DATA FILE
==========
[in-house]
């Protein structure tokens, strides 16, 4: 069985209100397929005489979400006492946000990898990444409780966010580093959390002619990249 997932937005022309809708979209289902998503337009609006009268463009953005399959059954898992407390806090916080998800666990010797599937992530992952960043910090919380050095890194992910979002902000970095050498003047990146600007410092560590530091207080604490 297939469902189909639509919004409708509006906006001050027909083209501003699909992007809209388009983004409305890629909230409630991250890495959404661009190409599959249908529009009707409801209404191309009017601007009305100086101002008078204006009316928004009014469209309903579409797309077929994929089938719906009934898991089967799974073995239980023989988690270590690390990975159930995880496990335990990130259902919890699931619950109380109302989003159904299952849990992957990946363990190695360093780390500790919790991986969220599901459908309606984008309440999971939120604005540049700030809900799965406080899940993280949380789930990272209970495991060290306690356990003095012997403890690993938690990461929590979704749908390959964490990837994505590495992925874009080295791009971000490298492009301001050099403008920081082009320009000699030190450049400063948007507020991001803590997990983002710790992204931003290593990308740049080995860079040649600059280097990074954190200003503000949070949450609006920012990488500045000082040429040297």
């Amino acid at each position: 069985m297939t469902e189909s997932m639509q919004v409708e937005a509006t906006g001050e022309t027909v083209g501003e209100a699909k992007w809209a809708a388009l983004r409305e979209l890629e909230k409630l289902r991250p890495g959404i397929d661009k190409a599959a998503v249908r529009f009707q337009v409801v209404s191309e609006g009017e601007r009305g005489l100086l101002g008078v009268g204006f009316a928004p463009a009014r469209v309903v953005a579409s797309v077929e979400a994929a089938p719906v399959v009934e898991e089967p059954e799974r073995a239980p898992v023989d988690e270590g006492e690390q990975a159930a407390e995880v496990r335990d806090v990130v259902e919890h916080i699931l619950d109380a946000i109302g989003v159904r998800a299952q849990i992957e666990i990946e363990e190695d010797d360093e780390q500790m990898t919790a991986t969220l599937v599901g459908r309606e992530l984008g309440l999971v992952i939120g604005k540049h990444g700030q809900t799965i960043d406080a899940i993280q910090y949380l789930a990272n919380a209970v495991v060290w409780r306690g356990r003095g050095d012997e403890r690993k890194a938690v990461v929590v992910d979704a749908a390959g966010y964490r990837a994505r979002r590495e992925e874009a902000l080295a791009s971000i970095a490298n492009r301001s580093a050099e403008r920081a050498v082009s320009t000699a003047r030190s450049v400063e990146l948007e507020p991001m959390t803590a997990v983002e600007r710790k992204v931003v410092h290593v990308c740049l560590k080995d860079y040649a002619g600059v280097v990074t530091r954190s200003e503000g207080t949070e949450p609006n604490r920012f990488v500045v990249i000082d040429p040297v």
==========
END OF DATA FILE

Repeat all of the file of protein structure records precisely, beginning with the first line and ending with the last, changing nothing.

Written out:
[in-house]
């Protein structure tokens, strides 16, 4: 069985209100397929005489979400006492946000990898990444409780966010580093959390002619990249 997932937005022309809708979209289902998503337009609006009268463009953005399959059954898992407390806090916080998800666990010797599937992530992952960043910090919380050095890194992910979002902000970095050498003047990146600007410092560590530091207080604490 297939469902189909639509919004409708509006906006001050027909083209501003699909992007809209388009983004409305890629909230409630991250890495959404661009190409599959249908529009009707409801209404191309009017601007009305100086101002008078204006009316928004009014469209309903579409797309077929994929089938719906009934898991089967799974073995239980023989988690270590690390990975159930995880496990335990990130259902919890699931619950109380109302989003159904299952849990992957990946363990190695360093780390500790919790991986969220599901459908309606984008309440999971939120604005540049700030809900799965406080899940993280949380789930990272209970495991060290306690356990003095012997403890690993938690990461929590979704749908390959964490990837994505590495992925874009080295791009971000490298492009301001050099403008920081082009320009000699030190450049400063948007507020991001803590997990983002710790992204931003290593990308740049080995860079040649600059280097990074954190200003503000949070949450609006920012990488500045000082040429040297």
């Amino acid at each position: 069985m297939t469902e189909s997932m639509q919004v409708e937005a509006t906006g001050e022309t027909v083209g501003e209100a699909k992007w809209a809708a388009l983004r409305e979209l890629e909230k409630l289902r991250p890495g959404i397929d661009k190409a599959a998503v249908r529009f009707q337009v409801v209404s191309e609006g009017e601007r009305g005489l100086l101002g008078v009268g204006f009316a928004p463009a009014r469209v309903v953005a579409s797309v077929e979400a994929a089938p719906v399959v009934e898991e089967p059954e799974r073995a239980p898992v023989d988690e270590g006492e690390q990975a159930a407390e995880v496990r335990d806090v990130v259902e919890h916080i699931l619950d109380a946000i109302g989003v159904r998800a299952q849990i992957e666990i990946e363990e190695d010797d360093e780390q500790m990898t919790a991986t969220l599937v599901g459908r309606e992530l984008g309440l999971v992952i939120g604005k540049h990444g700030q809900t799965i960043d406080a899940i993280q910090y949380l789930a990272n919380a209970v495991v060290w409780r306690g356990r003095g050095d012997e403890r690993k890194a938690v990461v929590v992910d979704a749908a390959g966010y964490r990837a994505r979002r590495e992925e874009a902000l080295a791009s971000i970095a490298n492009r301001s580093a050099e403008r920081a050498v082009s320009t000699a003047r030190s450049v400063e990146l948007e507020p991001m959390t803590a997990v983002e600007r710790k992204v931003v410092h290593v990308c740049l560590k080995d860079y040649a002619g600059v280097v990074t530091r954190s200003e503000g207080t949070e949450p609006n604490r920012f990488v500045v990249i000082d040429p040297v």